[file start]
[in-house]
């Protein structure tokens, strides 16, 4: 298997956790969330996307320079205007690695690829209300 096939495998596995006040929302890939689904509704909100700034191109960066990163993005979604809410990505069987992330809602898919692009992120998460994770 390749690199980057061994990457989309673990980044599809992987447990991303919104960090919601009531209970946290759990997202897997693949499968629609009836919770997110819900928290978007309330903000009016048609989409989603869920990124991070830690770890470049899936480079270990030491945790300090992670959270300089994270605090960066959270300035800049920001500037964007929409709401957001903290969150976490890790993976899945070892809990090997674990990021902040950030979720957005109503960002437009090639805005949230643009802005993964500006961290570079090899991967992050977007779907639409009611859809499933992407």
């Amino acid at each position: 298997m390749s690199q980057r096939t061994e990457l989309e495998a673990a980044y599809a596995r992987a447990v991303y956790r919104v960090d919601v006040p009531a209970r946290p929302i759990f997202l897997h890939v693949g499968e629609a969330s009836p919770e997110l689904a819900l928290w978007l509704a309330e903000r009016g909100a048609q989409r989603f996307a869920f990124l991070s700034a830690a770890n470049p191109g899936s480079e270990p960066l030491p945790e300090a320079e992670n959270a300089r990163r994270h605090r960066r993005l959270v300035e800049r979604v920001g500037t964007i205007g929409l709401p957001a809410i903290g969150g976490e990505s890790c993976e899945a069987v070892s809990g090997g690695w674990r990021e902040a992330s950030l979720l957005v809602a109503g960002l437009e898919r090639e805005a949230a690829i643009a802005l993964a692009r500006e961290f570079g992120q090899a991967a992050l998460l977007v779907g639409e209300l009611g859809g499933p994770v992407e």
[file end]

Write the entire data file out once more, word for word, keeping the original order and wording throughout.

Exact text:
[in-house]
């Protein structure tokens, strides 16, 4: 298997956790969330996307320079205007690695690829209300 096939495998596995006040929302890939689904509704909100700034191109960066990163993005979604809410990505069987992330809602898919692009992120998460994770 390749690199980057061994990457989309673990980044599809992987447990991303919104960090919601009531209970946290759990997202897997693949499968629609009836919770997110819900928290978007309330903000009016048609989409989603869920990124991070830690770890470049899936480079270990030491945790300090992670959270300089994270605090960066959270300035800049920001500037964007929409709401957001903290969150976490890790993976899945070892809990090997674990990021902040950030979720957005109503960002437009090639805005949230643009802005993964500006961290570079090899991967992050977007779907639409009611859809499933992407």
């Amino acid at each position: 298997m390749s690199q980057r096939t061994e990457l989309e495998a673990a980044y599809a596995r992987a447990v991303y956790r919104v960090d919601v006040p009531a209970r946290p929302i759990f997202l897997h890939v693949g499968e629609a969330s009836p919770e997110l689904a819900l928290w978007l509704a309330e903000r009016g909100a048609q989409r989603f996307a869920f990124l991070s700034a830690a770890n470049p191109g899936s480079e270990p960066l030491p945790e300090a320079e992670n959270a300089r990163r994270h605090r960066r993005l959270v300035e800049r979604v920001g500037t964007i205007g929409l709401p957001a809410i903290g969150g976490e990505s890790c993976e899945a069987v070892s809990g090997g690695w674990r990021e902040a992330s950030l979720l957005v809602a109503g960002l437009e898919r090639e805005a949230a690829i643009a802005l993964a692009r500006e961290f570079g992120q090899a991967a992050l998460l977007v779907g639409e209300l009611g859809g499933p994770v992407e």